The AJCN has a nice short “consensus” paper from many of the top researchers examining the supposed link between saturated fat and cardiovascular disease, which is open access here.
Arne Astrup and Walter Willett organized an invitation-only symposium last year with big names in nutrition research; among the other participants were Frank B Hu, Ronald M Krauss, Jørn Dyerberg, Peter Elwood, Kjeld Hermansen, Marianne Uhre Jakobsen, Frans J Kok, Jean Michel Lecerf, Philippe LeGrand, Paul Nestel, Ulf Rise’rus, Tom Sanders, Andrew Sinclair, Steen Stender, and Tine Tholstrup. These 17 names were among 21 attendees in total, and of 30 who were invited. As it is important to get a sense of how they were selected, in the Supplementary material it is stated that Astrup and Willett “drew up a short list of 30 scientists recognized as authorities within the field” who “have made major scientific contributions in peer-reviewed journals in the field of “dietary fat and cardiovascular disease and type 2 diabetes” of either mechanistic, observational and interventional studies, with emphasis on recent major pooled analysis, meta-analysis, randomized controlled trials, or a long standing carrier within the area.” The scientists represented at least 5 different countries. They discussed 19 papers and 10 presentations and eventually drew conclusions to be published. It should be noted that 3 of the participants declined to co-author the paper because of the conclusions (doesn’t state which).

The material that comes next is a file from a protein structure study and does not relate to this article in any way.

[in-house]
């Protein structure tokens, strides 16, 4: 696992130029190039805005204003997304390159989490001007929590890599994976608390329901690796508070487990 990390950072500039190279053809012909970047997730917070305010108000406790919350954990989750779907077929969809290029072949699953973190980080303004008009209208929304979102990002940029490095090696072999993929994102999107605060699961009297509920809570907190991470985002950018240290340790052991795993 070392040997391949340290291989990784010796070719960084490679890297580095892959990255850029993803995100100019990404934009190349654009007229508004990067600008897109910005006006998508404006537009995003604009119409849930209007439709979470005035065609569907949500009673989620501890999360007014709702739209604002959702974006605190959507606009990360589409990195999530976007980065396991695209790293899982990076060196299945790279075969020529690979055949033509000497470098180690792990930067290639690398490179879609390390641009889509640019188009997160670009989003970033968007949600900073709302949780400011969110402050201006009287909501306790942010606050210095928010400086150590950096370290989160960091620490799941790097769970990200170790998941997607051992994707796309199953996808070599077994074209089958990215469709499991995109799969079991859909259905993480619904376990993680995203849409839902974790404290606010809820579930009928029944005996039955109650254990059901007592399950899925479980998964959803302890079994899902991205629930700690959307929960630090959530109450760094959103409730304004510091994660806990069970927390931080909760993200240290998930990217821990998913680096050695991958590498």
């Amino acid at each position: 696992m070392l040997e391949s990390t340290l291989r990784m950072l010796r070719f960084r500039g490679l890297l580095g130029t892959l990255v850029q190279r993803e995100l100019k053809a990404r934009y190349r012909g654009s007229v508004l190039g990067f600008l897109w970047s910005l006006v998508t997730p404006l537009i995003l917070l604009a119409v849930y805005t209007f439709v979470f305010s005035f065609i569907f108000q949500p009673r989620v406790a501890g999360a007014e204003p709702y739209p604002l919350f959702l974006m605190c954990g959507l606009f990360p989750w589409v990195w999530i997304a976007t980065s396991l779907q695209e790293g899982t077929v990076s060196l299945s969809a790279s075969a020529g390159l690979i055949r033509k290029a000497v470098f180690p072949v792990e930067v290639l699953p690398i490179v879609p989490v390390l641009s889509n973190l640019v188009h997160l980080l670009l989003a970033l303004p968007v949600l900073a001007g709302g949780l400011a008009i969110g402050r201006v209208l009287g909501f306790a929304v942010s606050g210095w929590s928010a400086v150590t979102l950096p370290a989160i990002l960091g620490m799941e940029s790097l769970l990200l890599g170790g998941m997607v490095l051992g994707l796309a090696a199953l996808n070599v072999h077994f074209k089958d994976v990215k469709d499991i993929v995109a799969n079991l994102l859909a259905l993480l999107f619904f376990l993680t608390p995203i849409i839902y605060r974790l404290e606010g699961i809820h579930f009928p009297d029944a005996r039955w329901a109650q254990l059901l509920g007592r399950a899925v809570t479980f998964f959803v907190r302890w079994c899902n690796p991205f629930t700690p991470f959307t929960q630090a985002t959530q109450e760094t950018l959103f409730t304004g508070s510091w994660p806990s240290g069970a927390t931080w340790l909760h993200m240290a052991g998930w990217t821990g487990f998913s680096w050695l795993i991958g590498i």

Just keeping one eye on what is being published lately, it was pretty easy to guess what their general conclusions were (in my words):
- Coronary Heart Disease (CHD) risk is slightly reduced when saturated fatty acids (SFA) are replaced with polyunsaturated fatty acids (PUFAs).
- It isn’t clear that replacing SFA with carbohydrates reduces CHD risk, but possibly if the carbs are unrefined.
- There is not enough evidence for replacing SFA with monounsaturated fats (MUFAs).
- The amount of SFA intake relative to refined carbohydrate intake on the risk of insulin resistance and diabetes is not apparent.
- Single biomarkers are insufficient to determine CHD risk, they suggest using multiple biomarkers and endpoints.
- You cannot predict a foods’ effect on CHD only by SFA content.
- More research is needed to compare the effects of specific forms of carbohydrates relative to SFAs on CHD risk.
- Foods should be studied themselves.
I highly recommend reading the full thing to get the big picture, but some specific things worth mentioning:
- 1 prospective study suggests carbohydrates may have more negative effects on lipids and CHD risk in overweight and inactive subjects with insulin resistance, suggesting health context must be always considered.
- They note that prior to 1990, declining CHD rates in the U.S. and Poland correlated with SFAs being replaced with PUFAs.
- Type of cardiovascular disease must be considered.
- For assessing CHD risk, they suggest a “comprehensive risk score made up of multiple biomarkers of CHD risk, including total and HDL cholesterol, blood pressure, body fatness, glucose tolerance, and inflammatory markers.”
- Individual SFAs may have varying effects on CHD; they note that stearic acid has some supportive epidemiological evidence there, though it is not feasible to make separate recommendations on individual SFAs given that they obviously come in combinations from food.
- Short- and medium- chain saturated fatty acids have less evidence on CHD risk.
- They note that the Mediterranean diet has sufficient evidence (for them) on CVD risk factors and endpoints to suggest benefit.
- Toward the end they state indirect evidence hints that SFAs could be replaced with MUFAS or unrefined carbs.
They bring up the dietary recommendation of <10% of energy from SFAs, but seem to struggle through suggesting what is ideal- if you do that then carbohydrate and likely refined carbohydrate increases, and there isn’t enough research to put MUFAs in place of SFAs. This next paragraph is perhaps the most important of all (emphasis mine):